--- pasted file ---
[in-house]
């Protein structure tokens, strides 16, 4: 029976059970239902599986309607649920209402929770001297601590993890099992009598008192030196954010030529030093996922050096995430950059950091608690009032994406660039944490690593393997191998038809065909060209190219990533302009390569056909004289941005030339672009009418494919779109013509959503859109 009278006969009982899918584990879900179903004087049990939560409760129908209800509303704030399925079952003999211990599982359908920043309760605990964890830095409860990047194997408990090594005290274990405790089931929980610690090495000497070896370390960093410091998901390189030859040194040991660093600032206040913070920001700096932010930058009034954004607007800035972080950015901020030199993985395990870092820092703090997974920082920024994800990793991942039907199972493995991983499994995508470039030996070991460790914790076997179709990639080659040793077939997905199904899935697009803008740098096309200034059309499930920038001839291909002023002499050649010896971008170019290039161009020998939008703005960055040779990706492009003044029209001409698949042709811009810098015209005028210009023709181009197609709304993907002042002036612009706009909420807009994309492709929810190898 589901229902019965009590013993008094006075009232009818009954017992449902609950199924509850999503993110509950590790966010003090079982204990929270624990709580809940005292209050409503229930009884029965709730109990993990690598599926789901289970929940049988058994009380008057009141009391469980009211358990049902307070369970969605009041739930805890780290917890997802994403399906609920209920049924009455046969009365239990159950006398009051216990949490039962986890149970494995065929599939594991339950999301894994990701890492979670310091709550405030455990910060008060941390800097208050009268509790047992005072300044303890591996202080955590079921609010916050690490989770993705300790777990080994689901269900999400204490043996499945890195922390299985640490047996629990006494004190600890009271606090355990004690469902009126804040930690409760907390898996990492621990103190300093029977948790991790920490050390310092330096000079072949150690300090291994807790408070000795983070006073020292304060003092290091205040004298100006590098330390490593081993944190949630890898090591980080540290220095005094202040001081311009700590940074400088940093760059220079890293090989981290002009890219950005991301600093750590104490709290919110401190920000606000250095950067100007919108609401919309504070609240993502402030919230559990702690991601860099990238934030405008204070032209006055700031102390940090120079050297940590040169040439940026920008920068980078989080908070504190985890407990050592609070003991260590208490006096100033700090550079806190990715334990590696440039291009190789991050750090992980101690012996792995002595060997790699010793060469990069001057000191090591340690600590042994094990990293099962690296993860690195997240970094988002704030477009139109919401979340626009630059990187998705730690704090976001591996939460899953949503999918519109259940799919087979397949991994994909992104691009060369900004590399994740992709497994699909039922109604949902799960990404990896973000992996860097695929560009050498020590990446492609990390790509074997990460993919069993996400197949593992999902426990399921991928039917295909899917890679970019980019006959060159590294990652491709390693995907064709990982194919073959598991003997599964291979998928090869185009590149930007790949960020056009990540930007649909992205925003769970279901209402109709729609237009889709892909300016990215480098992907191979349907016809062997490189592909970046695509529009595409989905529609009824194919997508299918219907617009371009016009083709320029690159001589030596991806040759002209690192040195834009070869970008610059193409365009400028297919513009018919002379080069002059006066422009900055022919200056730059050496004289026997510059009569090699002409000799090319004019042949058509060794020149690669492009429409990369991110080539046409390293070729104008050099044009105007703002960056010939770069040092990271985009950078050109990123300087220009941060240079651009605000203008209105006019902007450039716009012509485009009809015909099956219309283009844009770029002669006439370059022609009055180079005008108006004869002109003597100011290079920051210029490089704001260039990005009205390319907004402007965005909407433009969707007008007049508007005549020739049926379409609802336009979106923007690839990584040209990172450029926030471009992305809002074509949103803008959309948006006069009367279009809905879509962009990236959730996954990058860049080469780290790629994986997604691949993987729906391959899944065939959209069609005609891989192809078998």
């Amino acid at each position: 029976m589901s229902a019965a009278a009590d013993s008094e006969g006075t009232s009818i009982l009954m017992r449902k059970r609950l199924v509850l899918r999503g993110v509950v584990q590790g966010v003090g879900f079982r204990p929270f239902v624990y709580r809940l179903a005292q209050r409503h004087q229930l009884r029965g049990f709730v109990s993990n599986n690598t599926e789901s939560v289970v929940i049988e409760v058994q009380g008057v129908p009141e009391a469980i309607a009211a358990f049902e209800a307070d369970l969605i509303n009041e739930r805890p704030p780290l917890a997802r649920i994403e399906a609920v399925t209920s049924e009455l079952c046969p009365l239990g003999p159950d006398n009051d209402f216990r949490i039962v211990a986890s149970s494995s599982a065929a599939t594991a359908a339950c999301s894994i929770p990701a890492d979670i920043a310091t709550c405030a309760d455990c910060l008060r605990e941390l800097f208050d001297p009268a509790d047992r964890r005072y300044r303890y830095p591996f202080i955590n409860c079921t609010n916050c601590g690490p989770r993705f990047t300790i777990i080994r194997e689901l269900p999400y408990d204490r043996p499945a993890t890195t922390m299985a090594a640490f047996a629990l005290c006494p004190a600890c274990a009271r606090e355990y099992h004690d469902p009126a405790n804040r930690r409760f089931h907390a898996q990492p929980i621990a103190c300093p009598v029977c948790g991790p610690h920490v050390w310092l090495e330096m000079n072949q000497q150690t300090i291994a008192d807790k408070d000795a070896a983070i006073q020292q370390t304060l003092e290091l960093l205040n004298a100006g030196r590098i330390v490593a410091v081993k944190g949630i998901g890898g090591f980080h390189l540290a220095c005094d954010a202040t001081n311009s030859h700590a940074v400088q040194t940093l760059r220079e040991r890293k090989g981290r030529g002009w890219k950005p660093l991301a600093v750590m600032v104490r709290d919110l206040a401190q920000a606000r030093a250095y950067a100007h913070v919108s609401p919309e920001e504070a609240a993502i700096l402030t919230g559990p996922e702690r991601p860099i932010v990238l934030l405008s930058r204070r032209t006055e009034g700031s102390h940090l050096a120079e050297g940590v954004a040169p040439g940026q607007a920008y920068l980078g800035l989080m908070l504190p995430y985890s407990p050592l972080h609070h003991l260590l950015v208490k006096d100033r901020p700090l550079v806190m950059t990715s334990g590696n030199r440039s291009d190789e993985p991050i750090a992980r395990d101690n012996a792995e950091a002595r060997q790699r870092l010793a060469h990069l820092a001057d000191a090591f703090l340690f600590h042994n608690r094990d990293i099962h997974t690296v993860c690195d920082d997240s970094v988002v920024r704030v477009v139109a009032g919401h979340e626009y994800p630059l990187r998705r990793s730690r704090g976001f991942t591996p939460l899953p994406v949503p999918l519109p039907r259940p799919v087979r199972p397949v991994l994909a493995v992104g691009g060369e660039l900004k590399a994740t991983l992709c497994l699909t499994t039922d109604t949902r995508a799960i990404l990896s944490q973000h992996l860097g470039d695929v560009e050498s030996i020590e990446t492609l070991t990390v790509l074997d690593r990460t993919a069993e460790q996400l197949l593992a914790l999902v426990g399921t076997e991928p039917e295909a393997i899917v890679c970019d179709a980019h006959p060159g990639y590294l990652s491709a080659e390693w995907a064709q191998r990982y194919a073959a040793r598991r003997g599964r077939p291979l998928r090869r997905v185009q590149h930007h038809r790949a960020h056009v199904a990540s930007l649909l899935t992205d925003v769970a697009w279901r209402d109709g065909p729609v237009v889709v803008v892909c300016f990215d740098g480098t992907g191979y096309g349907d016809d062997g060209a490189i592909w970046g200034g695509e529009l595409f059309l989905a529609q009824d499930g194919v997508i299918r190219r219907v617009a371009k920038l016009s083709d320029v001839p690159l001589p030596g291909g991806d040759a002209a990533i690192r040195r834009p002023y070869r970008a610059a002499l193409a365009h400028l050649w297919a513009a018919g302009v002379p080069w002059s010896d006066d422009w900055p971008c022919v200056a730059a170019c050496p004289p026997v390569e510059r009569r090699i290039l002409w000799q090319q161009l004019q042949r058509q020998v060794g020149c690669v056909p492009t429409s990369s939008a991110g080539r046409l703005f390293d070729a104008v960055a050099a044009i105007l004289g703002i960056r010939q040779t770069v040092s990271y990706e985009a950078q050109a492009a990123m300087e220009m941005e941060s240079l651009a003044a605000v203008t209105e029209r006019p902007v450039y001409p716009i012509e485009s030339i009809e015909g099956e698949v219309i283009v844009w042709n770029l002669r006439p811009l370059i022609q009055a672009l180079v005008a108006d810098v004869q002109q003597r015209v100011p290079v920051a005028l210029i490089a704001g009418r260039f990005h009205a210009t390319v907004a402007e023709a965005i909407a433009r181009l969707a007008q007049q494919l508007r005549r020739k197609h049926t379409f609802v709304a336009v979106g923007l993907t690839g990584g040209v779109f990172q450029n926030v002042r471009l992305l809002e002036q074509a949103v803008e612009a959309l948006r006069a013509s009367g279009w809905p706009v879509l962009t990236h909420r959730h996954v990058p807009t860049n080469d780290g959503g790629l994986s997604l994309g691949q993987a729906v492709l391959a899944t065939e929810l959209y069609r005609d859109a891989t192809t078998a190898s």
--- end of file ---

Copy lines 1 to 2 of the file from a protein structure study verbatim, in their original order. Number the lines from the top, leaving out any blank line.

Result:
[in-house]
């Protein structure tokens, strides 16, 4: 029976059970239902599986309607649920209402929770001297601590993890099992009598008192030196954010030529030093996922050096995430950059950091608690009032994406660039944490690593393997191998038809065909060209190219990533302009390569056909004289941005030339672009009418494919779109013509959503859109 009278006969009982899918584990879900179903004087049990939560409760129908209800509303704030399925079952003999211990599982359908920043309760605990964890830095409860990047194997408990090594005290274990405790089931929980610690090495000497070896370390960093410091998901390189030859040194040991660093600032206040913070920001700096932010930058009034954004607007800035972080950015901020030199993985395990870092820092703090997974920082920024994800990793991942039907199972493995991983499994995508470039030996070991460790914790076997179709990639080659040793077939997905199904899935697009803008740098096309200034059309499930920038001839291909002023002499050649010896971008170019290039161009020998939008703005960055040779990706492009003044029209001409698949042709811009810098015209005028210009023709181009197609709304993907002042002036612009706009909420807009994309492709929810190898 589901229902019965009590013993008094006075009232009818009954017992449902609950199924509850999503993110509950590790966010003090079982204990929270624990709580809940005292209050409503229930009884029965709730109990993990690598599926789901289970929940049988058994009380008057009141009391469980009211358990049902307070369970969605009041739930805890780290917890997802994403399906609920209920049924009455046969009365239990159950006398009051216990949490039962986890149970494995065929599939594991339950999301894994990701890492979670310091709550405030455990910060008060941390800097208050009268509790047992005072300044303890591996202080955590079921609010916050690490989770993705300790777990080994689901269900999400204490043996499945890195922390299985640490047996629990006494004190600890009271606090355990004690469902009126804040930690409760907390898996990492621990103190300093029977948790991790920490050390310092330096000079072949150690300090291994807790408070000795983070006073020292304060003092290091205040004298100006590098330390490593081993944190949630890898090591980080540290220095005094202040001081311009700590940074400088940093760059220079890293090989981290002009890219950005991301600093750590104490709290919110401190920000606000250095950067100007919108609401919309504070609240993502402030919230559990702690991601860099990238934030405008204070032209006055700031102390940090120079050297940590040169040439940026920008920068980078989080908070504190985890407990050592609070003991260590208490006096100033700090550079806190990715334990590696440039291009190789991050750090992980101690012996792995002595060997790699010793060469990069001057000191090591340690600590042994094990990293099962690296993860690195997240970094988002704030477009139109919401979340626009630059990187998705730690704090976001591996939460899953949503999918519109259940799919087979397949991994994909992104691009060369900004590399994740992709497994699909039922109604949902799960990404990896973000992996860097695929560009050498020590990446492609990390790509074997990460993919069993996400197949593992999902426990399921991928039917295909899917890679970019980019006959060159590294990652491709390693995907064709990982194919073959598991003997599964291979998928090869185009590149930007790949960020056009990540930007649909992205925003769970279901209402109709729609237009889709892909300016990215480098992907191979349907016809062997490189592909970046695509529009595409989905529609009824194919997508299918219907617009371009016009083709320029690159001589030596991806040759002209690192040195834009070869970008610059193409365009400028297919513009018919002379080069002059006066422009900055022919200056730059050496004289026997510059009569090699002409000799090319004019042949058509060794020149690669492009429409990369991110080539046409390293070729104008050099044009105007703002960056010939770069040092990271985009950078050109990123300087220009941060240079651009605000203008209105006019902007450039716009012509485009009809015909099956219309283009844009770029002669006439370059022609009055180079005008108006004869002109003597100011290079920051210029490089704001260039990005009205390319907004402007965005909407433009969707007008007049508007005549020739049926379409609802336009979106923007690839990584040209990172450029926030471009992305809002074509949103803008959309948006006069009367279009809905879509962009990236959730996954990058860049080469780290790629994986997604691949993987729906391959899944065939959209069609005609891989192809078998």